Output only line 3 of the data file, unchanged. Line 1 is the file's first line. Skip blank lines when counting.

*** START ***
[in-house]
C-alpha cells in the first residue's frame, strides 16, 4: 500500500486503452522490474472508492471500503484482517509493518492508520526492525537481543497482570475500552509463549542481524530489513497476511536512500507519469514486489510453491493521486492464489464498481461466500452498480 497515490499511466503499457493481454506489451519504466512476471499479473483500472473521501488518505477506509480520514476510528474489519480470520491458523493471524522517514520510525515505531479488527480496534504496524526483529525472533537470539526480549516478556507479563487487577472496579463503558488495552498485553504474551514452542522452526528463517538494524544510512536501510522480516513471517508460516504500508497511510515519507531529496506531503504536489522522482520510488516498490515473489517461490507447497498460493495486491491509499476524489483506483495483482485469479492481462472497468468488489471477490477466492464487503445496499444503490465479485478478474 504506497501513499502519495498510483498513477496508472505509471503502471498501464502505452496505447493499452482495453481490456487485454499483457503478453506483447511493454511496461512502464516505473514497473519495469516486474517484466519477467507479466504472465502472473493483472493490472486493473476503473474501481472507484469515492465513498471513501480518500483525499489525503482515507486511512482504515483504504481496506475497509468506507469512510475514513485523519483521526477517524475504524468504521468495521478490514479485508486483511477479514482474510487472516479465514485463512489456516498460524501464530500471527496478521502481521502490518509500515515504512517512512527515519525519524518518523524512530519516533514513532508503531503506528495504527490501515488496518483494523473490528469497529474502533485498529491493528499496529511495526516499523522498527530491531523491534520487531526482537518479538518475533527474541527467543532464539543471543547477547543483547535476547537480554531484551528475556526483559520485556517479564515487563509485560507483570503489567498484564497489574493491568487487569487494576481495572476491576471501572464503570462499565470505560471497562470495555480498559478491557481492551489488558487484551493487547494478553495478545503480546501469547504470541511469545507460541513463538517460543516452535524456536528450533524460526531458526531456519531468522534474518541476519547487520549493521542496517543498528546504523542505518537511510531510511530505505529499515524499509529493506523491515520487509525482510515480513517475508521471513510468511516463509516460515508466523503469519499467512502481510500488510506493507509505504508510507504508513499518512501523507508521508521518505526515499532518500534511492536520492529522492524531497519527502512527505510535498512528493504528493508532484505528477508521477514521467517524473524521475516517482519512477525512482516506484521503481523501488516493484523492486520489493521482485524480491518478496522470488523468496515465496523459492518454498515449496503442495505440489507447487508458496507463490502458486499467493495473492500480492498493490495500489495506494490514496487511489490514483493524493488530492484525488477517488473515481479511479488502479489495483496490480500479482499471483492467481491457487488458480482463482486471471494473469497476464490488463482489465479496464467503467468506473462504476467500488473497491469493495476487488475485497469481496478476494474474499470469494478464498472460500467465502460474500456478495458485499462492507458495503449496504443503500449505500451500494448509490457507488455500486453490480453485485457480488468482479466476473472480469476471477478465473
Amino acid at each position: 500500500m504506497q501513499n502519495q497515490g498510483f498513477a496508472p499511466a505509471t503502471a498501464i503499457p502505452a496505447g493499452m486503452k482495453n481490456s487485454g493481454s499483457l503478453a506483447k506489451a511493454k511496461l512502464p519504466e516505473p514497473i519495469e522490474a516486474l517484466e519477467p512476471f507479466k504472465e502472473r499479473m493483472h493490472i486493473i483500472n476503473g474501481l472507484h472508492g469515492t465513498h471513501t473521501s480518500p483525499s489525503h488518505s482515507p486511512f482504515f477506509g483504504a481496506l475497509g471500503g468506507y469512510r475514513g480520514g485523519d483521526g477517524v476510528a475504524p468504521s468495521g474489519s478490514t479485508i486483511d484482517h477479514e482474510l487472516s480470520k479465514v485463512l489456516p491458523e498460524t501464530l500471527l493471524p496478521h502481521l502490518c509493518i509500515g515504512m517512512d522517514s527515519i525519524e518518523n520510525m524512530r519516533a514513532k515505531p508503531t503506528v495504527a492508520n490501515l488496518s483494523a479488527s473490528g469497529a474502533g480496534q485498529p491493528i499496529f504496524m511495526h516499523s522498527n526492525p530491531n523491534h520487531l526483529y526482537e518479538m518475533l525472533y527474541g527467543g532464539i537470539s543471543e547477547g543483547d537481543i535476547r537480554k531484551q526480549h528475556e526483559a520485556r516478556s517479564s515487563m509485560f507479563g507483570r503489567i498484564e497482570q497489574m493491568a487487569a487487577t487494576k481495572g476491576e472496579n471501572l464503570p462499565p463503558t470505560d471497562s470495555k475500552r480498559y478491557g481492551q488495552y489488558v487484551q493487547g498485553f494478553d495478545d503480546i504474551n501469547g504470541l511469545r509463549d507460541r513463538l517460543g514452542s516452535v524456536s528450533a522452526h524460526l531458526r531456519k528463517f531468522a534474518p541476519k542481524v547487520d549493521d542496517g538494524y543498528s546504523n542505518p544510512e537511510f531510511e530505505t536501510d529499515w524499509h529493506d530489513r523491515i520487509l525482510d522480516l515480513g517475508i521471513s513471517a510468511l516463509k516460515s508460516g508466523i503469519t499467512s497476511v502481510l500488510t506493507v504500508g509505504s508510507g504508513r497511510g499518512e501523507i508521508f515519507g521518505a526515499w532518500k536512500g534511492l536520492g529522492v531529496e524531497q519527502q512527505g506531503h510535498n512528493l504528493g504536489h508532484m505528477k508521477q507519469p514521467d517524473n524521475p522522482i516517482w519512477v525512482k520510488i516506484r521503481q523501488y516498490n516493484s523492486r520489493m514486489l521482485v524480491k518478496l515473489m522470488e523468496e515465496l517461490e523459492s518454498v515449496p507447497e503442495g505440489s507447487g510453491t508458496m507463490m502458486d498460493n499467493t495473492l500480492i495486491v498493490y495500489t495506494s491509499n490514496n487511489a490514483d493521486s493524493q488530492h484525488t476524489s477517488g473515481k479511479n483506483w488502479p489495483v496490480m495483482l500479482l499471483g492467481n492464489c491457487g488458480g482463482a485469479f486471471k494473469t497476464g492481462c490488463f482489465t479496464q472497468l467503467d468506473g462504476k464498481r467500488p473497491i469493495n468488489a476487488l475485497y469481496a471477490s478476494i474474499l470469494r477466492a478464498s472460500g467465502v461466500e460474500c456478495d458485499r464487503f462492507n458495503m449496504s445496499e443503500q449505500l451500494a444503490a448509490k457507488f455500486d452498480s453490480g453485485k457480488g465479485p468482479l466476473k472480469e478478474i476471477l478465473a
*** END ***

Amino acid at each position: 500500500m504506497q501513499n502519495q497515490g498510483f498513477a496508472p499511466a505509471t503502471a498501464i503499457p502505452a496505447g493499452m486503452k482495453n481490456s487485454g493481454s499483457l503478453a506483447k506489451a511493454k511496461l512502464p519504466e516505473p514497473i519495469e522490474a516486474l517484466e519477467p512476471f507479466k504472465e502472473r499479473m493483472h493490472i486493473i483500472n476503473g474501481l472507484h472508492g469515492t465513498h471513501t473521501s480518500p483525499s489525503h488518505s482515507p486511512f482504515f477506509g483504504a481496506l475497509g471500503g468506507y469512510r475514513g480520514g485523519d483521526g477517524v476510528a475504524p468504521s468495521g474489519s478490514t479485508i486483511d484482517h477479514e482474510l487472516s480470520k479465514v485463512l489456516p491458523e498460524t501464530l500471527l493471524p496478521h502481521l502490518c509493518i509500515g515504512m517512512d522517514s527515519i525519524e518518523n520510525m524512530r519516533a514513532k515505531p508503531t503506528v495504527a492508520n490501515l488496518s483494523a479488527s473490528g469497529a474502533g480496534q485498529p491493528i499496529f504496524m511495526h516499523s522498527n526492525p530491531n523491534h520487531l526483529y526482537e518479538m518475533l525472533y527474541g527467543g532464539i537470539s543471543e547477547g543483547d537481543i535476547r537480554k531484551q526480549h528475556e526483559a520485556r516478556s517479564s515487563m509485560f507479563g507483570r503489567i498484564e497482570q497489574m493491568a487487569a487487577t487494576k481495572g476491576e472496579n471501572l464503570p462499565p463503558t470505560d471497562s470495555k475500552r480498559y478491557g481492551q488495552y489488558v487484551q493487547g498485553f494478553d495478545d503480546i504474551n501469547g504470541l511469545r509463549d507460541r513463538l517460543g514452542s516452535v524456536s528450533a522452526h524460526l531458526r531456519k528463517f531468522a534474518p541476519k542481524v547487520d549493521d542496517g538494524y543498528s546504523n542505518p544510512e537511510f531510511e530505505t536501510d529499515w524499509h529493506d530489513r523491515i520487509l525482510d522480516l515480513g517475508i521471513s513471517a510468511l516463509k516460515s508460516g508466523i503469519t499467512s497476511v502481510l500488510t506493507v504500508g509505504s508510507g504508513r497511510g499518512e501523507i508521508f515519507g521518505a526515499w532518500k536512500g534511492l536520492g529522492v531529496e524531497q519527502q512527505g506531503h510535498n512528493l504528493g504536489h508532484m505528477k508521477q507519469p514521467d517524473n524521475p522522482i516517482w519512477v525512482k520510488i516506484r521503481q523501488y516498490n516493484s523492486r520489493m514486489l521482485v524480491k518478496l515473489m522470488e523468496e515465496l517461490e523459492s518454498v515449496p507447497e503442495g505440489s507447487g510453491t508458496m507463490m502458486d498460493n499467493t495473492l500480492i495486491v498493490y495500489t495506494s491509499n490514496n487511489a490514483d493521486s493524493q488530492h484525488t476524489s477517488g473515481k479511479n483506483w488502479p489495483v496490480m495483482l500479482l499471483g492467481n492464489c491457487g488458480g482463482a485469479f486471471k494473469t497476464g492481462c490488463f482489465t479496464q472497468l467503467d468506473g462504476k464498481r467500488p473497491i469493495n468488489a476487488l475485497y469481496a471477490s478476494i474474499l470469494r477466492a478464498s472460500g467465502v461466500e460474500c456478495d458485499r464487503f462492507n458495503m449496504s445496499e443503500q449505500l451500494a444503490a448509490k457507488f455500486d452498480s453490480g453485485k457480488g465479485p468482479l466476473k472480469e478478474i476471477l478465473a